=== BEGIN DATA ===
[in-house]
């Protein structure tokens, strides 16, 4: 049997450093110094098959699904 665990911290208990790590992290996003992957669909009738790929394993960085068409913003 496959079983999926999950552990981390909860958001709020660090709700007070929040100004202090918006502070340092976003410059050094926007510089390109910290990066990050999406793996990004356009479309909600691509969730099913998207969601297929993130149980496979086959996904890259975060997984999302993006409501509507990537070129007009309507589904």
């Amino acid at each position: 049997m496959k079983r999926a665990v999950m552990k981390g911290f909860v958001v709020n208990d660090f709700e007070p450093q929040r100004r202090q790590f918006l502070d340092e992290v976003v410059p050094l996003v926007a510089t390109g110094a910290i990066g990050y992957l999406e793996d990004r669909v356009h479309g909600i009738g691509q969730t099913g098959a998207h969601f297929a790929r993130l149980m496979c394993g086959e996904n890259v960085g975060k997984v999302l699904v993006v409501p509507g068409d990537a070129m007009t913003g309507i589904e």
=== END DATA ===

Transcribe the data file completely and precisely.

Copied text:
[in-house]
């Protein structure tokens, strides 16, 4: 049997450093110094098959699904 665990911290208990790590992290996003992957669909009738790929394993960085068409913003 496959079983999926999950552990981390909860958001709020660090709700007070929040100004202090918006502070340092976003410059050094926007510089390109910290990066990050999406793996990004356009479309909600691509969730099913998207969601297929993130149980496979086959996904890259975060997984999302993006409501509507990537070129007009309507589904």
């Amino acid at each position: 049997m496959k079983r999926a665990v999950m552990k981390g911290f909860v958001v709020n208990d660090f709700e007070p450093q929040r100004r202090q790590f918006l502070d340092e992290v976003v410059p050094l996003v926007a510089t390109g110094a910290i990066g990050y992957l999406e793996d990004r669909v356009h479309g909600i009738g691509q969730t099913g098959a998207h969601f297929a790929r993130l149980m496979c394993g086959e996904n890259v960085g975060k997984v999302l699904v993006v409501p509507g068409d990537a070129m007009t913003g309507i589904e």